Mothers uneasy amid vaccine shortage for their newborns

A baby playing with its hands
A baby (Photo credit: Zach Vessels)

Mothers are concerned about their newborn’s health after leaving hospitals without them receiving the Bacille Calmette-Guerin (BCG) vaccine. The Jamaica Monitor understands that babies birthed as early as 30 September 2021, through to the first week in October, have yet to receive the jab.

However, Nurse Pelikins (not her real name), who normally administers the BCG vaccine, said the shortage began as far back as August. She said, “All the health facilities in the south-east region are impacted, that is, Kingston and St Andrew, St Catherine and St Thomas.”

She noted that the purpose of the BCG vaccine is to protect against tuberculosis. “Tuberculosis is very contagious. It is spread by droplets, meaning if a person coughs or sneezes and the person who is not protected is around them, they can get tuberculosis,” she said.

Pelikins added that this could potentially lead to a tuberculosis epidemic. “It is really scary, because unlike other diseases that we have eradicated with immunization, we are still having a challenge eradicating tuberculosis. So, we still have pockets of communities in Jamaica with tuberculosis, so the infants are at risk of catching tuberculosis,” she said.

She advised parents to be very cautious as the shortage of the BCG vaccine is not expected to be addressed until mid-October.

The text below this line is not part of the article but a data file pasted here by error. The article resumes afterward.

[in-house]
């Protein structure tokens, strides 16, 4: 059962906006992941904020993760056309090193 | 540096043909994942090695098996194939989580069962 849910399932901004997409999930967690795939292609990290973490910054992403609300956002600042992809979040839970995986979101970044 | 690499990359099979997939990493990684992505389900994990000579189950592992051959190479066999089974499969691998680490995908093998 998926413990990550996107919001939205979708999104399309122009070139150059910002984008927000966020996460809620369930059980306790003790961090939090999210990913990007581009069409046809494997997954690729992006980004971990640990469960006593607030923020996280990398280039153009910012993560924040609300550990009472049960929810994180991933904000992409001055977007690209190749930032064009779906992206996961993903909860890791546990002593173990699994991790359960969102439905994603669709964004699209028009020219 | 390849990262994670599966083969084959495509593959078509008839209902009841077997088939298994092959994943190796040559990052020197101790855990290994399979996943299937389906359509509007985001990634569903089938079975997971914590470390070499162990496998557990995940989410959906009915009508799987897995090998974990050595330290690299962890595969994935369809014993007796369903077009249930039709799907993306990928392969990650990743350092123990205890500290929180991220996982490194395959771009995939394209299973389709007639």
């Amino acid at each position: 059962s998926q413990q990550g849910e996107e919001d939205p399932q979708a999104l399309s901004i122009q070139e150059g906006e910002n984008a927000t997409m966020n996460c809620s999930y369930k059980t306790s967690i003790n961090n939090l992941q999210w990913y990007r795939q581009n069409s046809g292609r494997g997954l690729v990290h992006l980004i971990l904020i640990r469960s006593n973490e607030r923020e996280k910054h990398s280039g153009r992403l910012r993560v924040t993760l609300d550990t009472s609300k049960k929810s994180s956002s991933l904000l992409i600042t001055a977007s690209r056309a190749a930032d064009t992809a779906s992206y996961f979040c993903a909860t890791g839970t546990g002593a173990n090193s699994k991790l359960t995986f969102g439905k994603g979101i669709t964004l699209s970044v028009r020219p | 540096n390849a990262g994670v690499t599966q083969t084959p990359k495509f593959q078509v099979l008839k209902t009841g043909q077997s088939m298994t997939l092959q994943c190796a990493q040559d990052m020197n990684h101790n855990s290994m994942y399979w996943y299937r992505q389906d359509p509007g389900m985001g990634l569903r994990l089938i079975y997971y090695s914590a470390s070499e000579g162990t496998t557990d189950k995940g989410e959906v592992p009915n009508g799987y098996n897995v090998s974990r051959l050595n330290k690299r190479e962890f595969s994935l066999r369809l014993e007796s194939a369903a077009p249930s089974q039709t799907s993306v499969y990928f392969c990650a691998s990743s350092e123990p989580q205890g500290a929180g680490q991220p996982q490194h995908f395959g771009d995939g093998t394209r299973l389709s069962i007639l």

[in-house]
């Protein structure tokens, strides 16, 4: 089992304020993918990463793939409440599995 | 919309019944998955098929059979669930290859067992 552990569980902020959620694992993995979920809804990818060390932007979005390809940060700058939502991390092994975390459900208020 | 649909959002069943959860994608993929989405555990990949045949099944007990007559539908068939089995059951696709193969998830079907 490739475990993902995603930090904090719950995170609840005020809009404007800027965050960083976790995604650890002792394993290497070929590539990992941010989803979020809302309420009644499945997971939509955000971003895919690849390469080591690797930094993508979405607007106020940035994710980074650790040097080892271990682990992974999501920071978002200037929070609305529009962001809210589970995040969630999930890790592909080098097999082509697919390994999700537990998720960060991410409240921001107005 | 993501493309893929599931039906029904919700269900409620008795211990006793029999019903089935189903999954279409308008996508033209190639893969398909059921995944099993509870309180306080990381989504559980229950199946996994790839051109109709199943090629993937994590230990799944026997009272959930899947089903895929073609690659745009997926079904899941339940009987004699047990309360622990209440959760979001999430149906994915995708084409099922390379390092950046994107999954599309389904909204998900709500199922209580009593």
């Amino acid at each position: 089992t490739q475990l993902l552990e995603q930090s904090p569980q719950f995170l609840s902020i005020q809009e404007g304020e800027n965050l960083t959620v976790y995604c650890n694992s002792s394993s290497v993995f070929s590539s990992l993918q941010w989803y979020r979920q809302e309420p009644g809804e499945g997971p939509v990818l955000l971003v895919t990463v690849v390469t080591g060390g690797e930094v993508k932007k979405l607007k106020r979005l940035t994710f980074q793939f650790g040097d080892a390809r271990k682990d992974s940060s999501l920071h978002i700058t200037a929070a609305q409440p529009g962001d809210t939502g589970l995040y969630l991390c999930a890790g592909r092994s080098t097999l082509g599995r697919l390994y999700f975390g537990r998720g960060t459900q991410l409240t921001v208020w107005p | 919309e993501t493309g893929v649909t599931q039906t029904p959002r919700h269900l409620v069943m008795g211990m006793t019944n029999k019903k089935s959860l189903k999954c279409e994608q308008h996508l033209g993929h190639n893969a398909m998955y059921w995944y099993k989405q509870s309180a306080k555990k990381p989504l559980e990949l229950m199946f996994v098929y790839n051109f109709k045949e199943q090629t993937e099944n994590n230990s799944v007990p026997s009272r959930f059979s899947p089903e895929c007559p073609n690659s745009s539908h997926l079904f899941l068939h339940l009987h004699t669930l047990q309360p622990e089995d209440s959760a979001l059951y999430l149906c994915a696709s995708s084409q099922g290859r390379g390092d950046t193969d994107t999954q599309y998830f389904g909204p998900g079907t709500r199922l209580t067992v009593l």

However, Cristal Kennedy, who gave birth on 5 October 2021, says she was not given a specific time. “Yuh nuh know if a next month. Yuh nuh know when, suh yuh jus affi keep yuh fingers crossed. I feel scared, caz yuh nuh know what can happen.”

Kennedy says that the nurses have not contacted her with news of the vaccine since delivery. “Mi not even can blame the hospitals caz a di government on a whole. Dem a focus pon one thing and that’s Covid! Suh me wudda blame the bigga heads dem,” she said.

Another mother, who gave birth on 2 October 2021, said that her son already has breathing problems and that she feels unsafe. “I felt like things are not in order anymore, things are just all over the place! I was disappointed. I don’t feel safe and I have to travel with him to the clinic and all a dat. I feel like they’re putting more energy into getting COVID vaccines and not focusing on the other necessary things like these,” she said.

Ackemma Duffus said she was upset and worried when she learnt that her baby would not get the jab. “The health system is really slack! The babies supposed to come first, because their immune system is weak and they cannot fight anything!” she said.

Nikiesha Lindesay says where she lives makes it hard for her to keep her baby unexposed. She added that she has to be constantly checking for the availability of the vaccines. “They only did tell me to check back the other day and I did go back up there the other day, but there wasn’t any,” she said.

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